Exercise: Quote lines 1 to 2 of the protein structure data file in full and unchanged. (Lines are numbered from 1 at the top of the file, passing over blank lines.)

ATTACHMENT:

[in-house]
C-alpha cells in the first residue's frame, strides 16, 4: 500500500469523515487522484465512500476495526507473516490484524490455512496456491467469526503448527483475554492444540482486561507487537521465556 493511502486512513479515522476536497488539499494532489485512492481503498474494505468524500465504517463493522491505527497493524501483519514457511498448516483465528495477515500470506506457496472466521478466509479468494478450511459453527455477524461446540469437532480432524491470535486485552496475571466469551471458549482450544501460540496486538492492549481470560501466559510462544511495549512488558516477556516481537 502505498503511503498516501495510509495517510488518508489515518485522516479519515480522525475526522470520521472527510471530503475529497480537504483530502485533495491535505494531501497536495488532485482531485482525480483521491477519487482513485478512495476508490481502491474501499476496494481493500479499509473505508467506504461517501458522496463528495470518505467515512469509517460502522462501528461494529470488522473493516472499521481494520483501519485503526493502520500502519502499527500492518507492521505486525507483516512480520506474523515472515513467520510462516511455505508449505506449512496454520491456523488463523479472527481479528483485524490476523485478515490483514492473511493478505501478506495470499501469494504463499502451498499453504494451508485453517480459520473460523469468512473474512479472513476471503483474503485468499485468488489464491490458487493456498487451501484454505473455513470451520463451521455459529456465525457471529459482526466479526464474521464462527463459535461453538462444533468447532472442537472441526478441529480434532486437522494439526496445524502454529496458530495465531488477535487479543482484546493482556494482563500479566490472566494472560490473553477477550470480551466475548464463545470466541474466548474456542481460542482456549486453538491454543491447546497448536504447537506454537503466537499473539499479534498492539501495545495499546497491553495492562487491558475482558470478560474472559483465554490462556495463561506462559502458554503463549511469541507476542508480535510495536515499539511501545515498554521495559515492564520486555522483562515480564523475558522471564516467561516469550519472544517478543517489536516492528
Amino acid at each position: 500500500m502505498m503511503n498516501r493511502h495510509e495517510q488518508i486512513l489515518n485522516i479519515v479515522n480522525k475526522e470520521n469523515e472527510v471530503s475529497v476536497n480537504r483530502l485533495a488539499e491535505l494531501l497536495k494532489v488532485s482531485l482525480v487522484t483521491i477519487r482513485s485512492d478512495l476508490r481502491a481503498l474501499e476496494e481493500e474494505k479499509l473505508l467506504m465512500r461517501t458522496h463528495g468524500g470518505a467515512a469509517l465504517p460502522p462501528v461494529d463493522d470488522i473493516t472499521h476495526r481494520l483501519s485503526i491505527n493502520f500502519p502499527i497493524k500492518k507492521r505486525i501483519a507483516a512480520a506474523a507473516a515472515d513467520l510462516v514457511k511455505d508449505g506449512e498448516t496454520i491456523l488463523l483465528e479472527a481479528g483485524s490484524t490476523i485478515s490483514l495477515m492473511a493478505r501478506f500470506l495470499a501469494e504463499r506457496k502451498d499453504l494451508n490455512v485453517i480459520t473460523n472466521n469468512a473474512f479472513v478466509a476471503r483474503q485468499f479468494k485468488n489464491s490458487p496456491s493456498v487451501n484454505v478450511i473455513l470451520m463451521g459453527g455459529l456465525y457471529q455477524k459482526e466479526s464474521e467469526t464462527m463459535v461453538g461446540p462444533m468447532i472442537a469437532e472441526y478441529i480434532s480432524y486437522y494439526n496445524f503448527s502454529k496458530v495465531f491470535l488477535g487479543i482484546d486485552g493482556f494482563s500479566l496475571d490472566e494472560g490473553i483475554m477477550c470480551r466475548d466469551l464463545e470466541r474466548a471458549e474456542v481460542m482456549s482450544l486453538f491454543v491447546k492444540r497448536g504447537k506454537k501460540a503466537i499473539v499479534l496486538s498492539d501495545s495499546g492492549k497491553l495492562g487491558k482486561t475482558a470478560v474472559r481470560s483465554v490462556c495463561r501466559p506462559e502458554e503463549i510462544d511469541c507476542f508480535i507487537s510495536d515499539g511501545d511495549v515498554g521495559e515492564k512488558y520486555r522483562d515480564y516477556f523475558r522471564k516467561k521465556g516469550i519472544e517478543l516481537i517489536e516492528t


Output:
[in-house]
C-alpha cells in the first residue's frame, strides 16, 4: 500500500469523515487522484465512500476495526507473516490484524490455512496456491467469526503448527483475554492444540482486561507487537521465556 493511502486512513479515522476536497488539499494532489485512492481503498474494505468524500465504517463493522491505527497493524501483519514457511498448516483465528495477515500470506506457496472466521478466509479468494478450511459453527455477524461446540469437532480432524491470535486485552496475571466469551471458549482450544501460540496486538492492549481470560501466559510462544511495549512488558516477556516481537 502505498503511503498516501495510509495517510488518508489515518485522516479519515480522525475526522470520521472527510471530503475529497480537504483530502485533495491535505494531501497536495488532485482531485482525480483521491477519487482513485478512495476508490481502491474501499476496494481493500479499509473505508467506504461517501458522496463528495470518505467515512469509517460502522462501528461494529470488522473493516472499521481494520483501519485503526493502520500502519502499527500492518507492521505486525507483516512480520506474523515472515513467520510462516511455505508449505506449512496454520491456523488463523479472527481479528483485524490476523485478515490483514492473511493478505501478506495470499501469494504463499502451498499453504494451508485453517480459520473460523469468512473474512479472513476471503483474503485468499485468488489464491490458487493456498487451501484454505473455513470451520463451521455459529456465525457471529459482526466479526464474521464462527463459535461453538462444533468447532472442537472441526478441529480434532486437522494439526496445524502454529496458530495465531488477535487479543482484546493482556494482563500479566490472566494472560490473553477477550470480551466475548464463545470466541474466548474456542481460542482456549486453538491454543491447546497448536504447537506454537503466537499473539499479534498492539501495545495499546497491553495492562487491558475482558470478560474472559483465554490462556495463561506462559502458554503463549511469541507476542508480535510495536515499539511501545515498554521495559515492564520486555522483562515480564523475558522471564516467561516469550519472544517478543517489536516492528